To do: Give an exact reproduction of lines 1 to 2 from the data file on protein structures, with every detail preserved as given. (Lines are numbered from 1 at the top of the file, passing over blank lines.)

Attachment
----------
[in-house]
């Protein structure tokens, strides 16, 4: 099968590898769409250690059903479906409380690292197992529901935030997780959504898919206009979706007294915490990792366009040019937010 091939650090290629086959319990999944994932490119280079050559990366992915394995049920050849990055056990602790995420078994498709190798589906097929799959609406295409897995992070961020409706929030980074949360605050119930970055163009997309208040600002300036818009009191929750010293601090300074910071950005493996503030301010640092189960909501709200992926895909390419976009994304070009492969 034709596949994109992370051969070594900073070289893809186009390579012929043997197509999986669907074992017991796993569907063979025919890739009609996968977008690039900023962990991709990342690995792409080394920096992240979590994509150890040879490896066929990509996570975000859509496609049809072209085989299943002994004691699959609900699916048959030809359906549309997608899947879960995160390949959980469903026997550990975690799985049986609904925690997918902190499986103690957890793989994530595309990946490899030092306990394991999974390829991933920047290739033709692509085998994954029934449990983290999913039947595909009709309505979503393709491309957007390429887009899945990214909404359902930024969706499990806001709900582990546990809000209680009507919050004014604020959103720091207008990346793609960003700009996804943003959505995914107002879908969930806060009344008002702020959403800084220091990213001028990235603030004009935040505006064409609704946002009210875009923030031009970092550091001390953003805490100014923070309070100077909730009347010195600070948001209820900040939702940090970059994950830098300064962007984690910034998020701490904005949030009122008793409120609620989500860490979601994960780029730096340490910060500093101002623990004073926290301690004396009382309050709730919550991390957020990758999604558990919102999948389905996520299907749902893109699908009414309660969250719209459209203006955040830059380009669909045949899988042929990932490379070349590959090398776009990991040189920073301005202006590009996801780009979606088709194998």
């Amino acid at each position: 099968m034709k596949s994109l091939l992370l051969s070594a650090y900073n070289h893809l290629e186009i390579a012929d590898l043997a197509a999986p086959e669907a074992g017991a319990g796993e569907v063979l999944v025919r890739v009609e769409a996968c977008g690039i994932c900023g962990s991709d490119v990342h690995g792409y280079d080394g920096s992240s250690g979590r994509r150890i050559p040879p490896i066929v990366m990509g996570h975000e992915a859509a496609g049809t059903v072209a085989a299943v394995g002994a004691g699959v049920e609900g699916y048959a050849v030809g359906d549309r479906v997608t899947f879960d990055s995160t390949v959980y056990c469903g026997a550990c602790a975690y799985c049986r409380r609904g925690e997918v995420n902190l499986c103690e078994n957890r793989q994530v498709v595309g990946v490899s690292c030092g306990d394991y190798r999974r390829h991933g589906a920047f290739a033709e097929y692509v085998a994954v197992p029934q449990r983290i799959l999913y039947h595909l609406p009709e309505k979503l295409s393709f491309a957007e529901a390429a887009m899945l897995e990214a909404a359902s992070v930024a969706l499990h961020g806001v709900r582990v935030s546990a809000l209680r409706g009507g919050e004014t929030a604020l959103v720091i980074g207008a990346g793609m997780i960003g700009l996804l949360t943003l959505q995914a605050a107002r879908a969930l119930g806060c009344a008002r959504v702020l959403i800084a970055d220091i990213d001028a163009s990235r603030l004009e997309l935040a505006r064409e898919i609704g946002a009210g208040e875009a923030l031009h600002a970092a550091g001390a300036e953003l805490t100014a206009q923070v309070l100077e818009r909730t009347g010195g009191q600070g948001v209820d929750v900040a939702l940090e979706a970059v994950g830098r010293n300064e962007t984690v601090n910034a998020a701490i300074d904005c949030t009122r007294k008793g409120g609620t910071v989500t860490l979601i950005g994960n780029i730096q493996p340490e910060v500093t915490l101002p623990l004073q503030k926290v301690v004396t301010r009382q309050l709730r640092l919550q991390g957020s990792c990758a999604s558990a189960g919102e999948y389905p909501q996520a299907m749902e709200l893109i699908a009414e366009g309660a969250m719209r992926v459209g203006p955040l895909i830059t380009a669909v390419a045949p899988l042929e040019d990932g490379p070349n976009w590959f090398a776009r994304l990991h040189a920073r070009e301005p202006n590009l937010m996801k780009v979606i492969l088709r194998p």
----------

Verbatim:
[in-house]
């Protein structure tokens, strides 16, 4: 099968590898769409250690059903479906409380690292197992529901935030997780959504898919206009979706007294915490990792366009040019937010 091939650090290629086959319990999944994932490119280079050559990366992915394995049920050849990055056990602790995420078994498709190798589906097929799959609406295409897995992070961020409706929030980074949360605050119930970055163009997309208040600002300036818009009191929750010293601090300074910071950005493996503030301010640092189960909501709200992926895909390419976009994304070009492969 034709596949994109992370051969070594900073070289893809186009390579012929043997197509999986669907074992017991796993569907063979025919890739009609996968977008690039900023962990991709990342690995792409080394920096992240979590994509150890040879490896066929990509996570975000859509496609049809072209085989299943002994004691699959609900699916048959030809359906549309997608899947879960995160390949959980469903026997550990975690799985049986609904925690997918902190499986103690957890793989994530595309990946490899030092306990394991999974390829991933920047290739033709692509085998994954029934449990983290999913039947595909009709309505979503393709491309957007390429887009899945990214909404359902930024969706499990806001709900582990546990809000209680009507919050004014604020959103720091207008990346793609960003700009996804943003959505995914107002879908969930806060009344008002702020959403800084220091990213001028990235603030004009935040505006064409609704946002009210875009923030031009970092550091001390953003805490100014923070309070100077909730009347010195600070948001209820900040939702940090970059994950830098300064962007984690910034998020701490904005949030009122008793409120609620989500860490979601994960780029730096340490910060500093101002623990004073926290301690004396009382309050709730919550991390957020990758999604558990919102999948389905996520299907749902893109699908009414309660969250719209459209203006955040830059380009669909045949899988042929990932490379070349590959090398776009990991040189920073301005202006590009996801780009979606088709194998």